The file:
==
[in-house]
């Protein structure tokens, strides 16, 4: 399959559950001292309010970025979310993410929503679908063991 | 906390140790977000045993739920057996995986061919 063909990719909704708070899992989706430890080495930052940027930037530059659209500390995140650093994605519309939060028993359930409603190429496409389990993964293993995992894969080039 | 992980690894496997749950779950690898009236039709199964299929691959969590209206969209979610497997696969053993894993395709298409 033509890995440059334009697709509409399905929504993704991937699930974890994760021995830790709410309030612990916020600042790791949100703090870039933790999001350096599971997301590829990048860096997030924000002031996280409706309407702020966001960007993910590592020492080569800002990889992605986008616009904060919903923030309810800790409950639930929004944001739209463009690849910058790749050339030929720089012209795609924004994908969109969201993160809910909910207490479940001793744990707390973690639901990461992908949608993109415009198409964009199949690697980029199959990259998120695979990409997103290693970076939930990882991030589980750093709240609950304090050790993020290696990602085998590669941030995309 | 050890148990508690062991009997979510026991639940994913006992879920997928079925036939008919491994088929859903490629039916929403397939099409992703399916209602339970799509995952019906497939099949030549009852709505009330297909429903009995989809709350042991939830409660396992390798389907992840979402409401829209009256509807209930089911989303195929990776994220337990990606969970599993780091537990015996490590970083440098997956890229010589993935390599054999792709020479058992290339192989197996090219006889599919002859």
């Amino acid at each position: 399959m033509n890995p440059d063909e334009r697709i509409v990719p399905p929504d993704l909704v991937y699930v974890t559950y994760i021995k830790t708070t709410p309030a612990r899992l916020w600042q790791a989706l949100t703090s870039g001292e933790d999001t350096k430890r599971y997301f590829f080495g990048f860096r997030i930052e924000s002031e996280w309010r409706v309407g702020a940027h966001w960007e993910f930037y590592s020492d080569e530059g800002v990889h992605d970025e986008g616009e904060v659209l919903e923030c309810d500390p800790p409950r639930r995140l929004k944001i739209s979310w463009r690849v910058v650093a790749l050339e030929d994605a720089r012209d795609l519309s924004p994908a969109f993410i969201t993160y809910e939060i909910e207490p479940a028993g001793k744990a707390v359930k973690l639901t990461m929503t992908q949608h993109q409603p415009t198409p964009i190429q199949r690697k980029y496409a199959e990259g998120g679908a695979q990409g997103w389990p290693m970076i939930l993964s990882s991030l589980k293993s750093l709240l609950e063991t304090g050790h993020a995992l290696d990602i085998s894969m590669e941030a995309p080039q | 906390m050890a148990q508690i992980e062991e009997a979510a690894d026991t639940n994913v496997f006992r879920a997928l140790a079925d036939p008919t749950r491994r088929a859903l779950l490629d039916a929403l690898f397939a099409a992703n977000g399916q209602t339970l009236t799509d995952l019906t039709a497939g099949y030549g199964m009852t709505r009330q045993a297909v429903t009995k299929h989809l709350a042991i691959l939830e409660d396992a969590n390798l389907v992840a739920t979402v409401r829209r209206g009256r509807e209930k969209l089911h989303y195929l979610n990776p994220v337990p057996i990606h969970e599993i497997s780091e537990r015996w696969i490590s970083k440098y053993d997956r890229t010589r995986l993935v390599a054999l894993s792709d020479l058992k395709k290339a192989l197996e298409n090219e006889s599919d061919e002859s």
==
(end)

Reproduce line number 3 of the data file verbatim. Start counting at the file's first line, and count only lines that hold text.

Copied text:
């Amino acid at each position: 399959m033509n890995p440059d063909e334009r697709i509409v990719p399905p929504d993704l909704v991937y699930v974890t559950y994760i021995k830790t708070t709410p309030a612990r899992l916020w600042q790791a989706l949100t703090s870039g001292e933790d999001t350096k430890r599971y997301f590829f080495g990048f860096r997030i930052e924000s002031e996280w309010r409706v309407g702020a940027h966001w960007e993910f930037y590592s020492d080569e530059g800002v990889h992605d970025e986008g616009e904060v659209l919903e923030c309810d500390p800790p409950r639930r995140l929004k944001i739209s979310w463009r690849v910058v650093a790749l050339e030929d994605a720089r012209d795609l519309s924004p994908a969109f993410i969201t993160y809910e939060i909910e207490p479940a028993g001793k744990a707390v359930k973690l639901t990461m929503t992908q949608h993109q409603p415009t198409p964009i190429q199949r690697k980029y496409a199959e990259g998120g679908a695979q990409g997103w389990p290693m970076i939930l993964s990882s991030l589980k293993s750093l709240l609950e063991t304090g050790h993020a995992l290696d990602i085998s894969m590669e941030a995309p080039q | 906390m050890a148990q508690i992980e062991e009997a979510a690894d026991t639940n994913v496997f006992r879920a997928l140790a079925d036939p008919t749950r491994r088929a859903l779950l490629d039916a929403l690898f397939a099409a992703n977000g399916q209602t339970l009236t799509d995952l019906t039709a497939g099949y030549g199964m009852t709505r009330q045993a297909v429903t009995k299929h989809l709350a042991i691959l939830e409660d396992a969590n390798l389907v992840a739920t979402v409401r829209r209206g009256r509807e209930k969209l089911h989303y195929l979610n990776p994220v337990p057996i990606h969970e599993i497997s780091e537990r015996w696969i490590s970083k440098y053993d997956r890229t010589r995986l993935v390599a054999l894993s792709d020479l058992k395709k290339a192989l197996e298409n090219e006889s599919d061919e002859s």